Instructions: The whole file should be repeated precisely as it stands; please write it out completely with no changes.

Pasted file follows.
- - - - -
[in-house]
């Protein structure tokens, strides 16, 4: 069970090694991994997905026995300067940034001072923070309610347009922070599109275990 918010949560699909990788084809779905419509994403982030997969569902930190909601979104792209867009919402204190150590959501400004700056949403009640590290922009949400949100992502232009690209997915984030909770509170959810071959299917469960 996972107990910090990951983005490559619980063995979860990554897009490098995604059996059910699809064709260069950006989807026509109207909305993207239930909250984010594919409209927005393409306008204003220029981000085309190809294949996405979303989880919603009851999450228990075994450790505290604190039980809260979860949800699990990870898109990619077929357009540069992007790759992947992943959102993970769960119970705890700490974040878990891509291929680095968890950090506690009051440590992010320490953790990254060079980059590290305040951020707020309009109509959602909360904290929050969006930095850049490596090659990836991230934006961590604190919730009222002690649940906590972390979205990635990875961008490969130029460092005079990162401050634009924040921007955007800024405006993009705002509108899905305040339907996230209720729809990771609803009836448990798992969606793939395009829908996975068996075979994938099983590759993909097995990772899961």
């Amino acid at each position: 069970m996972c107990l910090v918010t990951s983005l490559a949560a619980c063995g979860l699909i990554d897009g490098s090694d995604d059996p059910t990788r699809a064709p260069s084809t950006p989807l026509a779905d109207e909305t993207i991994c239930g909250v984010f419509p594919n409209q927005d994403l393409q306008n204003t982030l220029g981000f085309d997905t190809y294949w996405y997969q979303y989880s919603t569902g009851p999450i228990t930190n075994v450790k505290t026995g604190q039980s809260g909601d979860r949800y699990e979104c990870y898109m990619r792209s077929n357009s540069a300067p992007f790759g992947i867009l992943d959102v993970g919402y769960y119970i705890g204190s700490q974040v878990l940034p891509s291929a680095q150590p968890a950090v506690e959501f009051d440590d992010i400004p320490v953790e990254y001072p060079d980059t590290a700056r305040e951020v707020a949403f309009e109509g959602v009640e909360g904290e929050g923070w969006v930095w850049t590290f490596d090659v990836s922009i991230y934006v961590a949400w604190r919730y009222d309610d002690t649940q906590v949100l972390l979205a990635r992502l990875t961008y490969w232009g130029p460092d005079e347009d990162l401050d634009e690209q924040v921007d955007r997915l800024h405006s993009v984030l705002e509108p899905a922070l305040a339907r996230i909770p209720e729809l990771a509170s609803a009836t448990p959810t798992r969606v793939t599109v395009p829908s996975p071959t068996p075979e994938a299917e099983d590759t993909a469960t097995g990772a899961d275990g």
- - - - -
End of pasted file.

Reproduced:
[in-house]
């Protein structure tokens, strides 16, 4: 069970090694991994997905026995300067940034001072923070309610347009922070599109275990 918010949560699909990788084809779905419509994403982030997969569902930190909601979104792209867009919402204190150590959501400004700056949403009640590290922009949400949100992502232009690209997915984030909770509170959810071959299917469960 996972107990910090990951983005490559619980063995979860990554897009490098995604059996059910699809064709260069950006989807026509109207909305993207239930909250984010594919409209927005393409306008204003220029981000085309190809294949996405979303989880919603009851999450228990075994450790505290604190039980809260979860949800699990990870898109990619077929357009540069992007790759992947992943959102993970769960119970705890700490974040878990891509291929680095968890950090506690009051440590992010320490953790990254060079980059590290305040951020707020309009109509959602909360904290929050969006930095850049490596090659990836991230934006961590604190919730009222002690649940906590972390979205990635990875961008490969130029460092005079990162401050634009924040921007955007800024405006993009705002509108899905305040339907996230209720729809990771609803009836448990798992969606793939395009829908996975068996075979994938099983590759993909097995990772899961």
């Amino acid at each position: 069970m996972c107990l910090v918010t990951s983005l490559a949560a619980c063995g979860l699909i990554d897009g490098s090694d995604d059996p059910t990788r699809a064709p260069s084809t950006p989807l026509a779905d109207e909305t993207i991994c239930g909250v984010f419509p594919n409209q927005d994403l393409q306008n204003t982030l220029g981000f085309d997905t190809y294949w996405y997969q979303y989880s919603t569902g009851p999450i228990t930190n075994v450790k505290t026995g604190q039980s809260g909601d979860r949800y699990e979104c990870y898109m990619r792209s077929n357009s540069a300067p992007f790759g992947i867009l992943d959102v993970g919402y769960y119970i705890g204190s700490q974040v878990l940034p891509s291929a680095q150590p968890a950090v506690e959501f009051d440590d992010i400004p320490v953790e990254y001072p060079d980059t590290a700056r305040e951020v707020a949403f309009e109509g959602v009640e909360g904290e929050g923070w969006v930095w850049t590290f490596d090659v990836s922009i991230y934006v961590a949400w604190r919730y009222d309610d002690t649940q906590v949100l972390l979205a990635r992502l990875t961008y490969w232009g130029p460092d005079e347009d990162l401050d634009e690209q924040v921007d955007r997915l800024h405006s993009v984030l705002e509108p899905a922070l305040a339907r996230i909770p209720e729809l990771a509170s609803a009836t448990p959810t798992r969606v793939t599109v395009p829908s996975p071959t068996p075979e994938a299917e099983d590759t993909a469960t097995g990772a899961d275990g």